2. Yudkowsky's conviction that people who disagree with him are making elementary mistakes is disproportionate
  3. These may come partly from a lack of knowledge or expertise

Maybe (3) is a little unfair, or sounds harsher than I meant it. It's a bit unclear to me how seriously to take Aaronson's quote. It seems like plenty of physicists have looked through the sequences to find glaring flaws, and basically found none (physics stackexchange). This is a nontrivial achievement in context. At the same time I expect most of the scrutiny has been to a relatively shallow level, partly because Yudkowsky is a polarizing writer. Aaronson is probably one of fairly few people who have deep technical expertise and have read the sequences with both enjoyment and a critical eye. Aaronson suggested a specific, technical flaw that may be partly responsible for Yudkowsky holding an extreme position with overconfidence and misunderstanding what people who disagree with him think. Probably this is a flaw Yudkowsky would not have made if he had worked with a professional physicist or something. But maybe Aaronson was just casually speculating and maybe this doesn't matter too much. I don't know. Possibly you are right to push back on the mixed states explanation.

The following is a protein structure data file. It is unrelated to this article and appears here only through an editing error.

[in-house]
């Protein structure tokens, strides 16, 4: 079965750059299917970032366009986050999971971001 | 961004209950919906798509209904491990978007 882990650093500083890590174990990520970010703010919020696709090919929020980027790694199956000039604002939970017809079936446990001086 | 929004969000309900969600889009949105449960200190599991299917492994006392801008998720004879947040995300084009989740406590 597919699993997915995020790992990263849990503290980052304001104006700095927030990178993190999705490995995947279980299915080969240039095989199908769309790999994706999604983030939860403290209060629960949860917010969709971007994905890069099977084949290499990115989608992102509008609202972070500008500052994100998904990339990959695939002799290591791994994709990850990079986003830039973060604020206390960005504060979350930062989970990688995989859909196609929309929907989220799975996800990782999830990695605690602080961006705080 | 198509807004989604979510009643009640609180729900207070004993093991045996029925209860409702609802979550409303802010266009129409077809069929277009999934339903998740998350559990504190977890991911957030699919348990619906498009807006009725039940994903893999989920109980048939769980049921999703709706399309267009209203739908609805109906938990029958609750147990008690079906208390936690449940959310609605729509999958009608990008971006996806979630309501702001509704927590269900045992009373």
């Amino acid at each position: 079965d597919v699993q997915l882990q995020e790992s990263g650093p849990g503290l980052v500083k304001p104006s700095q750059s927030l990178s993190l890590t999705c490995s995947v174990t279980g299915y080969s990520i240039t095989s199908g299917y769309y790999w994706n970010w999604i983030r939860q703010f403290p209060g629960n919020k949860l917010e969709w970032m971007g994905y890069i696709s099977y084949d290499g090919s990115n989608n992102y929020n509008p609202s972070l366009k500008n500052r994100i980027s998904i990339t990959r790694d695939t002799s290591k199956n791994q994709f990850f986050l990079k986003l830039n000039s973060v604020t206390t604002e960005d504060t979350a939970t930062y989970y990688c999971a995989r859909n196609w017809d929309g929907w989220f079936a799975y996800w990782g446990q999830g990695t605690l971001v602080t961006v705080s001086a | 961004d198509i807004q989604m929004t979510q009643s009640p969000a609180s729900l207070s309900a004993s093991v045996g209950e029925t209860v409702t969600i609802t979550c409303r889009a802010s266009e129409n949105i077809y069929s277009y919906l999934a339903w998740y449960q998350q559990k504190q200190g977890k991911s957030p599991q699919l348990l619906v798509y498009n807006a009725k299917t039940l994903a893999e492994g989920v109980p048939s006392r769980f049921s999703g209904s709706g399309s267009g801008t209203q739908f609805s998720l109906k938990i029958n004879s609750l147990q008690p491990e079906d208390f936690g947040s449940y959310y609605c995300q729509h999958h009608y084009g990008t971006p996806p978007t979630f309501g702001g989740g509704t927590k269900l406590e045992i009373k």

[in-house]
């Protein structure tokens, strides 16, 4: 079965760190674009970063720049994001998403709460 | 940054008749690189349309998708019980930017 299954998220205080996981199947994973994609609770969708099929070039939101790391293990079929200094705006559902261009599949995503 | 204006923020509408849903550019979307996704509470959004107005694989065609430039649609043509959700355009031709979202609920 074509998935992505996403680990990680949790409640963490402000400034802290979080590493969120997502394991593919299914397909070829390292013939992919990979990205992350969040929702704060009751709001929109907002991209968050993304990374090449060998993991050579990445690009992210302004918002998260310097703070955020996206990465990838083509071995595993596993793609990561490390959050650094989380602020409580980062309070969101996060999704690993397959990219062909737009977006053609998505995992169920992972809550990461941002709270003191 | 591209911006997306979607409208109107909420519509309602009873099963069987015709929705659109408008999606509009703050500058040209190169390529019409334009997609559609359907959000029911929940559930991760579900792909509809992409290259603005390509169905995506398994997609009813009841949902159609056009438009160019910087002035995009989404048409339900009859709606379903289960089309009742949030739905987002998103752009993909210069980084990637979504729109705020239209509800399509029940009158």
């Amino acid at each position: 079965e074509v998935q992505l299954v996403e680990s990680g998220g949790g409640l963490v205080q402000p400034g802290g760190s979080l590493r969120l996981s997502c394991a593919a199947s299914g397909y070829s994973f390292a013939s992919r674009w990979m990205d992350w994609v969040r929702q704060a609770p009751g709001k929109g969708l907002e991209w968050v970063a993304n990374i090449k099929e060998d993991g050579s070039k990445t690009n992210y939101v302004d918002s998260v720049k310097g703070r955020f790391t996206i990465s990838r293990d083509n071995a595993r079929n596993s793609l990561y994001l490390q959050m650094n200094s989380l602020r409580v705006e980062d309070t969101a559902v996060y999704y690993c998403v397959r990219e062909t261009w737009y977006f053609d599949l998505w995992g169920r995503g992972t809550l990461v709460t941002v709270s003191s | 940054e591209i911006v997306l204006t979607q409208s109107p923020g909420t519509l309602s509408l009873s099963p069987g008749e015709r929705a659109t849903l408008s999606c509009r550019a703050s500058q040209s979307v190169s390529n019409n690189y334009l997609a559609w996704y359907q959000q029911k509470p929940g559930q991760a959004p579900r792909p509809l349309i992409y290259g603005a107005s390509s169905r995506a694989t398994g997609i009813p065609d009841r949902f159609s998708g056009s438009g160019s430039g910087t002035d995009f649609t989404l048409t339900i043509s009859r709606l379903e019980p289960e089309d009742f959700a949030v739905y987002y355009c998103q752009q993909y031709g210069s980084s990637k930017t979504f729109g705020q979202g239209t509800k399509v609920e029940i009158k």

I think (1) and (2) are well worth considering though. The argument here is not that his position is necessarily wrong or impossible, but that it is overconfident. I am not courageous enough to argue for this position to a physicist who holds some kind of extreme pro-MWI view, but I think this is a reasonable view and there's a good chance (1) and (2) are correct. It also fits in Ben's point 4 in the comment above: "Yudkowsky’s track record suggests a substantial bias toward dramatic and overconfident predictions." 

Comment by anonymous_ea on The Future Might Not Be So Great · 2022-07-05T16:48:09.065Z · EA · GW

For convenience, this is CEA's statement from three years ago:

We approached Jacy about our concerns about his behavior after receiving reports from several parties about concerns over several time periods, and we discussed this public statement with him. We have not been able to discuss details of most of these concerns in order to protect the confidentiality of the people who raised them, but we find the reports credible and concerning. It’s very important to CEA that EA be a community where people are treated with fairness and respect. If you’ve experienced problems in the EA community, we want to help. Julia Wise serves as a contact person for the community, and you can always bring concerns to her confidentially.